University Calculus: Early Transcendentals (3rd Edition)

Published by Pearson
ISBN 10: 0321999584
ISBN 13: 978-0-32199-958-0

Chapter 3 - Section 3.1 - Tangents and the Derivative at a Point - Exercises - Page 119: 49


The graph is plotted below. All the details are explained in the Work step by step.

Work Step by Step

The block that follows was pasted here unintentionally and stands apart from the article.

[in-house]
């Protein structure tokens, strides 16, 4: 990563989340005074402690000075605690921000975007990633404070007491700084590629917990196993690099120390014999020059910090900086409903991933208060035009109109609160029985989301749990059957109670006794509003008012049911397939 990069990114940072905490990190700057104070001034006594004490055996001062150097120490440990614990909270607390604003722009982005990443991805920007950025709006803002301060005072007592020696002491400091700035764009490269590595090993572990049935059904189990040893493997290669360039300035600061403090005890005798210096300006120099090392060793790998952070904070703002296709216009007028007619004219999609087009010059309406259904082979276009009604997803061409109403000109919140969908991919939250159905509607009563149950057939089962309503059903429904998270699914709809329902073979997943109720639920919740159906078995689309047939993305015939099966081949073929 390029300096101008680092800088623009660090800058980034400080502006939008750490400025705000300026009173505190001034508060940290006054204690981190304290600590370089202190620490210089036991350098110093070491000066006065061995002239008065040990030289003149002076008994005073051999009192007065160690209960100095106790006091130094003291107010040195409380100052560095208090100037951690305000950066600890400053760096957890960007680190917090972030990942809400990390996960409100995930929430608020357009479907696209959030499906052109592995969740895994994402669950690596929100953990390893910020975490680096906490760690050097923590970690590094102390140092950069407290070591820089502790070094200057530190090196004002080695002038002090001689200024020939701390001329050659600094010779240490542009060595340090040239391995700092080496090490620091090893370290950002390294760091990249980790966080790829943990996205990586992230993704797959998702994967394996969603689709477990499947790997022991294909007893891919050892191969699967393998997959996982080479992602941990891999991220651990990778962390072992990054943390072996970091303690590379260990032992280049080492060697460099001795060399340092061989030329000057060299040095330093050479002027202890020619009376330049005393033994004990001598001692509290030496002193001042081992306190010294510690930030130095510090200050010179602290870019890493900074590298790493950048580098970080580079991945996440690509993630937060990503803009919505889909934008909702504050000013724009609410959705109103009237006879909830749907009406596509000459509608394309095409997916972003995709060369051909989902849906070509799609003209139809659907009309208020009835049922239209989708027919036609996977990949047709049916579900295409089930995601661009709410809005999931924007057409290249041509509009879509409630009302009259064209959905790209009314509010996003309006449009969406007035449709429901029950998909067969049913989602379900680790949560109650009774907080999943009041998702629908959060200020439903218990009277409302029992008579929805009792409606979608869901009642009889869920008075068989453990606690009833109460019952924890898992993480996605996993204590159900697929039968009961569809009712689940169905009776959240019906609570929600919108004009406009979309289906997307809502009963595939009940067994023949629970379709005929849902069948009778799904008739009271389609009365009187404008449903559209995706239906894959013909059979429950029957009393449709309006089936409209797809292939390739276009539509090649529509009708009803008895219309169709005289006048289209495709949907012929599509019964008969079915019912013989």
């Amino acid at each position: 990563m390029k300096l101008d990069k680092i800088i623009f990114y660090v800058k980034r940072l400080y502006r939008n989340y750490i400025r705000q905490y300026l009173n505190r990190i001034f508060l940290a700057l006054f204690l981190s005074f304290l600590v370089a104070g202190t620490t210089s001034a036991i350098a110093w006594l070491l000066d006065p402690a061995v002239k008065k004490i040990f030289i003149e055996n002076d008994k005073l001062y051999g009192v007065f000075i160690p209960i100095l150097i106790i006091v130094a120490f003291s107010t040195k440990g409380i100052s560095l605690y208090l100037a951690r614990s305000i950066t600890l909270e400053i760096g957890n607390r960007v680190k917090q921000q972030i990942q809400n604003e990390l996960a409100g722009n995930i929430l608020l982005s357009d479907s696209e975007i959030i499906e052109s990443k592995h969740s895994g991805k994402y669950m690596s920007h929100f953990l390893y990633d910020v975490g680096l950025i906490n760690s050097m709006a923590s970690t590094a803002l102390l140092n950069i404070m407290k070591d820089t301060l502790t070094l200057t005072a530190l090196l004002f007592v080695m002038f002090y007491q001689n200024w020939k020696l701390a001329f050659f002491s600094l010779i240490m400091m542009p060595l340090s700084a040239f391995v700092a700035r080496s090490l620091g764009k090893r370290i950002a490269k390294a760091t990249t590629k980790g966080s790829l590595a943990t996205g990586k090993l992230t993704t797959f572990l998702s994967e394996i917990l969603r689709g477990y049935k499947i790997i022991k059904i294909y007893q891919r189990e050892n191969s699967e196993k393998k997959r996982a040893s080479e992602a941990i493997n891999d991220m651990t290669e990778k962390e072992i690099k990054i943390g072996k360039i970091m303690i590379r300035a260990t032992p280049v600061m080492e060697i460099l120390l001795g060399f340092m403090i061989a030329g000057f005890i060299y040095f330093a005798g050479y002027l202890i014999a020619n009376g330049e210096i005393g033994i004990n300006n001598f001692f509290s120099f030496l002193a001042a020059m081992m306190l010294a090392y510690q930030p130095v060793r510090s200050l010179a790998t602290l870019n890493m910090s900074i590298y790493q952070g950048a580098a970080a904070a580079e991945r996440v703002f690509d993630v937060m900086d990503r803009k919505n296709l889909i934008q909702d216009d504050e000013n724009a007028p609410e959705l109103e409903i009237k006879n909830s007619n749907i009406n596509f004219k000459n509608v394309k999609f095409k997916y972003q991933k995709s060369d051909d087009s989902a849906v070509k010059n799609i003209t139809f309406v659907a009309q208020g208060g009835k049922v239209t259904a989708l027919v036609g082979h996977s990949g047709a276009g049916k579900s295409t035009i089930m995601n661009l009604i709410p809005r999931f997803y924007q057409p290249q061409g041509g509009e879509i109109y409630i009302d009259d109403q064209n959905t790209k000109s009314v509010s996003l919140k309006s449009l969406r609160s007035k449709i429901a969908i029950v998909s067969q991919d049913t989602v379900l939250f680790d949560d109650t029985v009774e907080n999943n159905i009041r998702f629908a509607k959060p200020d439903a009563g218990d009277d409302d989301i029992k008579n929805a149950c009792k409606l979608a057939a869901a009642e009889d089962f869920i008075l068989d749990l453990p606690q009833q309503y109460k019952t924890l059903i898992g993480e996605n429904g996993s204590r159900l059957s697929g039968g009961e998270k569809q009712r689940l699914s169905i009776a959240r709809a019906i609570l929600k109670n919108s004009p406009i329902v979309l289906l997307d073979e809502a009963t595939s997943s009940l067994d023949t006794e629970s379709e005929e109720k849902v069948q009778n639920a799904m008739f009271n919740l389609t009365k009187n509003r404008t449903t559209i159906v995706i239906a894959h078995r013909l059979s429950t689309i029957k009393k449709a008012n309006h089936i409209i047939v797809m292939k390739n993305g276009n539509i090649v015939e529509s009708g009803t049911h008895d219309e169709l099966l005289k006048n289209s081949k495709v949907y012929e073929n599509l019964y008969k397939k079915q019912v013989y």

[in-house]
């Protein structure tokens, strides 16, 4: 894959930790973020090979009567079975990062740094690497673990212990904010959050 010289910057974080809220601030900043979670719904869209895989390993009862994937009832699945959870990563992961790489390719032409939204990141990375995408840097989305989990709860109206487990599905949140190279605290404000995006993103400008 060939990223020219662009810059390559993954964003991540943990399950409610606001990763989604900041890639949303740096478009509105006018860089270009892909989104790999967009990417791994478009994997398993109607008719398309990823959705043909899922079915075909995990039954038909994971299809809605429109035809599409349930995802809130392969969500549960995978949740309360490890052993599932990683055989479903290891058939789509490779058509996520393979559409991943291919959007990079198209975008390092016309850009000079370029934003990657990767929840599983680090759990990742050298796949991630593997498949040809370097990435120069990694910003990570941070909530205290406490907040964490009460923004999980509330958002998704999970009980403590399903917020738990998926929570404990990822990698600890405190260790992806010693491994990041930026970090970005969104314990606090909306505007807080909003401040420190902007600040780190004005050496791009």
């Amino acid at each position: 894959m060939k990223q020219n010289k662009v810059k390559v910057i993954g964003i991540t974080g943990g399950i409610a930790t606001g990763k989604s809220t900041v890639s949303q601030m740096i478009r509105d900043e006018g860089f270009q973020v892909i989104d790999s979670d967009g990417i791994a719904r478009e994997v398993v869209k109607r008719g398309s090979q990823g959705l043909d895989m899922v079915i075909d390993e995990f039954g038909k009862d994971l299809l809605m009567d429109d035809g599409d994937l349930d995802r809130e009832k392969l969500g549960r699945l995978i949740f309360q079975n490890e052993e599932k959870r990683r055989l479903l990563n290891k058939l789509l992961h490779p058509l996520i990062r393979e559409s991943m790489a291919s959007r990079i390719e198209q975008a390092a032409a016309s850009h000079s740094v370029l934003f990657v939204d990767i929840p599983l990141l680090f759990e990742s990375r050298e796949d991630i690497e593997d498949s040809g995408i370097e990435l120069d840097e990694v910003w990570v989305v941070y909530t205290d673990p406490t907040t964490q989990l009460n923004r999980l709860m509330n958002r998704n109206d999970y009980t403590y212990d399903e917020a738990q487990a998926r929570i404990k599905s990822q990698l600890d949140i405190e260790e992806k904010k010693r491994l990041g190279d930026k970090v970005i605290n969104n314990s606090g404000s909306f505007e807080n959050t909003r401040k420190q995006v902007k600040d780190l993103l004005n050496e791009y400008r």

$$f(x)=x^3+2x\hspace{1cm}x_0=0$$ a) Here, since $x_0=0$, we will plot $y=f(x)$ over the interval $-1/2\le x\le3$. The graph of $y=f(x)$ is represented by the red curve. b) and c) With $x_0=0$: $$q(h)=\frac{f(h)-f(0)}{h}=\frac{f(h)-(0^3+2\times0)}{h}=\frac{f(h)}{h}$$ The graph of $q(h)$ is also plotted and represented by the purple line. As $h\to0$, from the graph, we see that $q$ approaches $2$. Therefore, $$\lim_{h\to0}q(h)=2$$ d) For $x_0=0$: $$y=f(0)+q(h)\times(x-0)=0+q(h)\times x=q(h)\times x$$ - With $h=3$: $$y=q(3)\times x=\frac{f(3)}{3}\times x=\frac{(3^3+2\times3)x}{3}=\frac{33x}{3}=11x$$ This secant line is represented by the black line. - With $h=2$: $$y=q(2)\times x=\frac{f(2)}{2}\times x=\frac{(2^3+2\times2)x}{2}=\frac{12x}{2}=6x$$ This secant line is represented by the blue line. - With $h=1$: $$y=q(1)\times x=\frac{f(1)}{1}\times x=\frac{(1^3+2\times1)x}{1}=\frac{3x}{1}=3x$$ This secant line is represented by the green line. - The tangent line at $x_0=0$: The tangent line at $x=0$ will have this form: $$y=\lim_{h\to0}q(h)x+m=2x+m$$ To find m, we use the fact that the tangent line is at $x=0$: $$2\times0+m=f(0)=0$$ $$m=0$$ So the tangent line at $x_0$ is $y=2x$. It is represented by the orange line.
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